American Airlines is cutting its financial outlook, with CEO Robert Isom acknowledging the carrier misjudged travel demand before the peak summer season. 

The carrier’s total revenue per available seat mile is expected to be off about 5% to 6%, versus its previous forecast calling for a decline of about 1% to 3%.

“The guidance cut seems to e a combination of both higher domestic competition (competitor fare sales and higher capacity) as well as a loss of corporate share given a de-emphasis post-pandemic,” BofA Global analysts Andrew Didora and Samuel Clough said in a research note.

In a regulatory filing, American said it now forecasts second-quarter adjusted earnings in a range of $1 to $1.15 a share, versus its prior forecast was of $1.15 to $1.45 a share. Analysts surveyed by FactSet forecast second-quarter earnings per share of $1.20, on average.

The airline’s shares tumbled nearly 14% Wednesday to close at $11.62. The nosedive came a day after American disclosed that Vasu Raja, its chief commercial officer, would depart in June. Raja oversaw an apparently backfired effort to push customers to book travel directly from American through its app and website instead of third-party sites. 

The strategy including eliminating American’s corporate sales team, which helped save on distribution costs. But “American is now losing share as corporate travel recovers,” Didora and Clough noted.

Isom offered a similarly bleak view at an industry conference on Wednesday.

“Our expectation for domestic performance has worsened materially since we provided guidance in April for a few reasons,” Isom said. “We’re seeing softness in customer bookings relative to our expectations that we believe is in part due to the changes that we have made to our sales and distribution strategy.”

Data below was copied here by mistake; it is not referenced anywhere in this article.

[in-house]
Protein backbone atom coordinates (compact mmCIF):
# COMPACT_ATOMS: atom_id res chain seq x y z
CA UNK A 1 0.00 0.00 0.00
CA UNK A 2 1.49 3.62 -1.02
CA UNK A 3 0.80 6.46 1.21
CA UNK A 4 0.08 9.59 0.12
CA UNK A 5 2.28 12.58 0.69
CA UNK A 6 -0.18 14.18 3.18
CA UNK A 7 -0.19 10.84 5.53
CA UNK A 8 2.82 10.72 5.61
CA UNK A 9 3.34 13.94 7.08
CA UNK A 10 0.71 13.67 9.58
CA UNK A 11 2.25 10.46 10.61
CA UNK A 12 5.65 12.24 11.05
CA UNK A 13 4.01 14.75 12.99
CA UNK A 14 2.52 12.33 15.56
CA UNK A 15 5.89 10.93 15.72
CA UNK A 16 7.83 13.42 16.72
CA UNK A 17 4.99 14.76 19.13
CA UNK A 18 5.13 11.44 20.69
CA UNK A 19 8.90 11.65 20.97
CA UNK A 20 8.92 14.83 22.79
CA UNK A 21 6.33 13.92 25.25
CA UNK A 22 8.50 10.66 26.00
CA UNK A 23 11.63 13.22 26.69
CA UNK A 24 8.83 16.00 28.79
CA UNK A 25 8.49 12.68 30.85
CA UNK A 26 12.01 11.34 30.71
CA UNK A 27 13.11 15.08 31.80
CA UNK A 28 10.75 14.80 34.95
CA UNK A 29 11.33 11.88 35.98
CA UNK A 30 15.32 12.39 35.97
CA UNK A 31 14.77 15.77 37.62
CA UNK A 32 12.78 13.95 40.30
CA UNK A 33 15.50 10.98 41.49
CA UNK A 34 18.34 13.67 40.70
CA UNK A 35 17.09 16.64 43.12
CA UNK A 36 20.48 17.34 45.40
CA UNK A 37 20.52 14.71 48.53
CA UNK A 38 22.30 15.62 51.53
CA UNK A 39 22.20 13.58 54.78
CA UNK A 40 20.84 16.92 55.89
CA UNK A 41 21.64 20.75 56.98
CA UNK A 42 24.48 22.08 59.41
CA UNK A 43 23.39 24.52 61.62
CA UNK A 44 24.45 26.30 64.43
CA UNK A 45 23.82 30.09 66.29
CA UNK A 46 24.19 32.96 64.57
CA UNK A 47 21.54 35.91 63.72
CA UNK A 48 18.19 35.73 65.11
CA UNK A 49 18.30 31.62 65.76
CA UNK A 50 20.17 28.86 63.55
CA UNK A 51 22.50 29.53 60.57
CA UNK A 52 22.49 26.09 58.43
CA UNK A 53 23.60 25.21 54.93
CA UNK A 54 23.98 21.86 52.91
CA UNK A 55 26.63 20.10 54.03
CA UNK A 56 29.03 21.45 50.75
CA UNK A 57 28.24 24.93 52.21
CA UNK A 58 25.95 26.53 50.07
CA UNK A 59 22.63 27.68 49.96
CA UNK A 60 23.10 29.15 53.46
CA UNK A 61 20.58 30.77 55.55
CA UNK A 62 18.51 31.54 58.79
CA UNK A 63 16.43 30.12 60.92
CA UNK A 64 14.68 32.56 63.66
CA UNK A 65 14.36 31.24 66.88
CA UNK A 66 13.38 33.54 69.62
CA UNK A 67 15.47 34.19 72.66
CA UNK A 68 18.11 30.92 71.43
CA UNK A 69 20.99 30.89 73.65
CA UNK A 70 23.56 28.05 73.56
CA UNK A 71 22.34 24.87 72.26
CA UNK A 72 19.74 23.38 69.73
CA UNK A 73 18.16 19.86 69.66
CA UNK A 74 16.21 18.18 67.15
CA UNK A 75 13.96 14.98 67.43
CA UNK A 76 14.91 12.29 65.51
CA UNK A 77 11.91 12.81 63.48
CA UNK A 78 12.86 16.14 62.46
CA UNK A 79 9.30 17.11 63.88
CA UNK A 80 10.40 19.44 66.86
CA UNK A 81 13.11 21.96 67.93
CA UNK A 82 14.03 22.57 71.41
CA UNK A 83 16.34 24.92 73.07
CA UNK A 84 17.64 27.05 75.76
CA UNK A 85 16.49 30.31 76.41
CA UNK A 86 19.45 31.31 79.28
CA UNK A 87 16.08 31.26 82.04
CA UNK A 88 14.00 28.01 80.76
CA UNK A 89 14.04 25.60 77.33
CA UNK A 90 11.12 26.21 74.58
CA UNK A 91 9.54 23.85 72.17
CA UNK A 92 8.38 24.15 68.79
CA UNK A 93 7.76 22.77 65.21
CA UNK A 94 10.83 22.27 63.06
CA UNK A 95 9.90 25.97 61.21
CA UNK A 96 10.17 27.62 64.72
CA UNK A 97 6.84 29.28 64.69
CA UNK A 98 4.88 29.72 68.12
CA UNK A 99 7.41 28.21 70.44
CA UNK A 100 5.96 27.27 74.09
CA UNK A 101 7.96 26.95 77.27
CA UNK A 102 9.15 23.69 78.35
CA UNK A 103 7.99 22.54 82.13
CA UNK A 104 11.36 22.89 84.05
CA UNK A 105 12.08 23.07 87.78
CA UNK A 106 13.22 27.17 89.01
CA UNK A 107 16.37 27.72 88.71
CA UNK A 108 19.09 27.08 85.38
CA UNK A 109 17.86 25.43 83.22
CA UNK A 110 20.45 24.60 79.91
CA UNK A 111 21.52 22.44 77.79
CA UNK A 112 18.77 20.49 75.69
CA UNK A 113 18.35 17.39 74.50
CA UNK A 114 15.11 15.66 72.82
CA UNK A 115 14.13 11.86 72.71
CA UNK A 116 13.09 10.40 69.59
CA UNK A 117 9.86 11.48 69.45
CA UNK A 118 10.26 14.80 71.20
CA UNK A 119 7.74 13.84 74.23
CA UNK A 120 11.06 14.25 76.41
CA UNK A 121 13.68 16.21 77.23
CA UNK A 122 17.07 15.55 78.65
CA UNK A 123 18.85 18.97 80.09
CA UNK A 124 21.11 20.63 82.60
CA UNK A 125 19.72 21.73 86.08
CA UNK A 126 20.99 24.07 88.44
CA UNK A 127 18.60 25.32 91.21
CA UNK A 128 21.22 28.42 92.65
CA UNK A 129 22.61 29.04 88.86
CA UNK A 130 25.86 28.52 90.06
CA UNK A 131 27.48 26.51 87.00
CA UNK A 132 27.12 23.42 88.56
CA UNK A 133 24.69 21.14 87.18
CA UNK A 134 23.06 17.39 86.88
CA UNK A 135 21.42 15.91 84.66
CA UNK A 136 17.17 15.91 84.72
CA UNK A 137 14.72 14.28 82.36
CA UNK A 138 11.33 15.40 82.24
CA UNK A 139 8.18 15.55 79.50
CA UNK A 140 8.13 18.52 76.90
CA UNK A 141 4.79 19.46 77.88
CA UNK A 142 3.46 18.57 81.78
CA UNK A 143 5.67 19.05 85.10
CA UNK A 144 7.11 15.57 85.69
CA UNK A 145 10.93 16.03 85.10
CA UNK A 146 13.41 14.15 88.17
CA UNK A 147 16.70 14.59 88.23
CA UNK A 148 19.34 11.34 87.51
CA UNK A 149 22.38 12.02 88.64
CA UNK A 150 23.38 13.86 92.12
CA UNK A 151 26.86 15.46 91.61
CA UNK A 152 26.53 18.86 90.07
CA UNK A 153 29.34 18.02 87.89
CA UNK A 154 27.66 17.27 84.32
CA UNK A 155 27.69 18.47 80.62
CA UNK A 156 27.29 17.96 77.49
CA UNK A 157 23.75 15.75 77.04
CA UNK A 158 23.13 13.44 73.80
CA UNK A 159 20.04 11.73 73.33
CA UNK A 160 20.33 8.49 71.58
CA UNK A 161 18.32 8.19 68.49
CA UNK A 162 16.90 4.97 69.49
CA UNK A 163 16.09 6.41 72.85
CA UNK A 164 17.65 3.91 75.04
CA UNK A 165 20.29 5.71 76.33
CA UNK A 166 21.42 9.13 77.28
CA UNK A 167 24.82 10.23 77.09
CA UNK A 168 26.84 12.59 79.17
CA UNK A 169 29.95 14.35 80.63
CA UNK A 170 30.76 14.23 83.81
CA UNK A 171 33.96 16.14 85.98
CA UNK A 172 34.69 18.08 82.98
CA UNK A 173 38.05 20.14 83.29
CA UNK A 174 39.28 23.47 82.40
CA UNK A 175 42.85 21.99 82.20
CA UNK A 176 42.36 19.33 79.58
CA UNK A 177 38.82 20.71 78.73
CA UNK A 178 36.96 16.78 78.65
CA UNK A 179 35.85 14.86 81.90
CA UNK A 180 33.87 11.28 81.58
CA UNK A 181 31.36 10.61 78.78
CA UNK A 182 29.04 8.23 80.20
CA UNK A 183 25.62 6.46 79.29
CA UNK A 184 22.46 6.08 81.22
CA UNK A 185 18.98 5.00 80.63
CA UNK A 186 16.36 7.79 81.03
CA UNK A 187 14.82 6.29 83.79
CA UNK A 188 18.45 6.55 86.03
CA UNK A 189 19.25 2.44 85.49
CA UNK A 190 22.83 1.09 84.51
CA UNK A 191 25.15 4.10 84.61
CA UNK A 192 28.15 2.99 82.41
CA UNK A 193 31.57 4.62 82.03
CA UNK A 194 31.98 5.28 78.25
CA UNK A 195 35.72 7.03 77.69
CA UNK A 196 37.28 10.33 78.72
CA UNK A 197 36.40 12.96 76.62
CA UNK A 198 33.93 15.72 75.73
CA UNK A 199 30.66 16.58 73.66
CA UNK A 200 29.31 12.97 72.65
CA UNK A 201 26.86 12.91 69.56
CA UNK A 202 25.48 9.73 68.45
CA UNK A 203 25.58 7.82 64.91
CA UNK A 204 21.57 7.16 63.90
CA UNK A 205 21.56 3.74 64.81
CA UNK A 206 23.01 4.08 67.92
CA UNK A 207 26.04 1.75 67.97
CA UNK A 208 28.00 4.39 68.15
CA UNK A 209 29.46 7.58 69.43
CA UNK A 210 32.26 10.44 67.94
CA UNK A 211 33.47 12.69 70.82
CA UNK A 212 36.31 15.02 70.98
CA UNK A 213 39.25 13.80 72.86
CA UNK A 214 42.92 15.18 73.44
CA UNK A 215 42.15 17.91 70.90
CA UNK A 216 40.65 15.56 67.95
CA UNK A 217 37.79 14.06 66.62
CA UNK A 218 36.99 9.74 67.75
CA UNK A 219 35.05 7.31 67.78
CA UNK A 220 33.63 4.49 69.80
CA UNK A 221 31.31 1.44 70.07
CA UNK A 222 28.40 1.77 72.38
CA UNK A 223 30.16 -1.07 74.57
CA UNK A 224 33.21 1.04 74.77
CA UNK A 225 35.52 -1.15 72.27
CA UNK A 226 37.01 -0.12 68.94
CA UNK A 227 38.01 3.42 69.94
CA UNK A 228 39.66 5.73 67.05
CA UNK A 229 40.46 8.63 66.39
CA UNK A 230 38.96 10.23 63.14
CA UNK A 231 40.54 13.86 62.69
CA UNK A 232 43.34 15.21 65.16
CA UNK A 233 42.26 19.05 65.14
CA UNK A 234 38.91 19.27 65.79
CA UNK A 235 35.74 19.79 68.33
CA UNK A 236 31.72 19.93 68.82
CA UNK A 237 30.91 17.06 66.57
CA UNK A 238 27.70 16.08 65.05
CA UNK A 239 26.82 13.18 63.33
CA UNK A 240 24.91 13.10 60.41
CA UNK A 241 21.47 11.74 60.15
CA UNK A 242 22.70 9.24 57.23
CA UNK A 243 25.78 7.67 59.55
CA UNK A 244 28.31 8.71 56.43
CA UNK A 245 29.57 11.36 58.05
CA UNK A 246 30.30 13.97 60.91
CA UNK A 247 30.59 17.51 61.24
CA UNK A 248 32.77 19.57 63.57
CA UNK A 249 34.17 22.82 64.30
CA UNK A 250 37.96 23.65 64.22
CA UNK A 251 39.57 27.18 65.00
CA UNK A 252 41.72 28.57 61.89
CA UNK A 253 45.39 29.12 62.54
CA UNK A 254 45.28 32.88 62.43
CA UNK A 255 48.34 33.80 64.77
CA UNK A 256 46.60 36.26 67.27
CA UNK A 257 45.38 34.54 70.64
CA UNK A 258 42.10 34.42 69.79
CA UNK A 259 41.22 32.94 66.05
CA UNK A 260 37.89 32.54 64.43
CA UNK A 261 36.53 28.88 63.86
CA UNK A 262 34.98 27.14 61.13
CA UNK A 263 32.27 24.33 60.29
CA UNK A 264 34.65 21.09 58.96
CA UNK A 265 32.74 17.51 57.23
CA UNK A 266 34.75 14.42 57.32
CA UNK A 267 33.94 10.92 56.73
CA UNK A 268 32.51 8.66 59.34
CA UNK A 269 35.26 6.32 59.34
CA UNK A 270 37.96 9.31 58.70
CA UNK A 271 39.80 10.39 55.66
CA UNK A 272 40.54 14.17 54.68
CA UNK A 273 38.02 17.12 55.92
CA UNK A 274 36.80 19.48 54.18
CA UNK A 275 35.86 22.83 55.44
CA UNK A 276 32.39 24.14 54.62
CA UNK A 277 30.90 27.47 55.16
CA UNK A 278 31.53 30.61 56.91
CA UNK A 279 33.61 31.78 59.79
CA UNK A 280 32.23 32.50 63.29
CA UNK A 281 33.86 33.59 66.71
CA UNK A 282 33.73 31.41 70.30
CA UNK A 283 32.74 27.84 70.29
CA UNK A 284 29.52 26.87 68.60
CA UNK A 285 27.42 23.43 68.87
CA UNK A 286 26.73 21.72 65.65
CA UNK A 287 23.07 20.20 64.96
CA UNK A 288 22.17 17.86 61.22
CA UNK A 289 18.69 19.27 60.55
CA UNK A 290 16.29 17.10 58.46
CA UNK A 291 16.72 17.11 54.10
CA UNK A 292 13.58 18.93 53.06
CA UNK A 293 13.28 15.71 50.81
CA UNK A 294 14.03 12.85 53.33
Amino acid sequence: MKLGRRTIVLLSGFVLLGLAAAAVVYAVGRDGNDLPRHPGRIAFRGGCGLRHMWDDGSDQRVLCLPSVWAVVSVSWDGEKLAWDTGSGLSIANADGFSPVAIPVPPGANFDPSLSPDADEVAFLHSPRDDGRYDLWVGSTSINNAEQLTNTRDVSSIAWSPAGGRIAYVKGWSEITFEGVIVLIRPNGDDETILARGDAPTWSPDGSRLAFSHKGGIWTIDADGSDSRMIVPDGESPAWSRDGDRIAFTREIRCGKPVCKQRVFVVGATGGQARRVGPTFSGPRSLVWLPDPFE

After praising Raja as an “innovator, a disruptor” and good friend, Isom added “sometimes we need to reset.” 


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In February American announced that as of May 1, customers would have to buy tickets directly from the airline, its partner carriers or preferred online travel agencies if they wanted to earn points in its AAdvantage loyalty program. 

When the changes were announced, Raja said in a prepared statement that American was looking to make travel more convenient for customers and that by booking directly with the airline customers would get the best fares and it would be the most rewarding for its loyalty program members.

But the changes were met with criticism by some, who voiced displeasure with restrictions placed on how they could earn points for the loyalty program.

Isom said at the conference that American no longer plans to differentiate who earns AAdvantage miles and who doesn’t, based on where they booked.

“We’re not doing that because it would create confusion and disruption for our end customer, and we’re going to make sure that we take care of it,” he said. “We’re listening to feedback. We’re learning and adapting.”

—The Associated Press contributed to this report.

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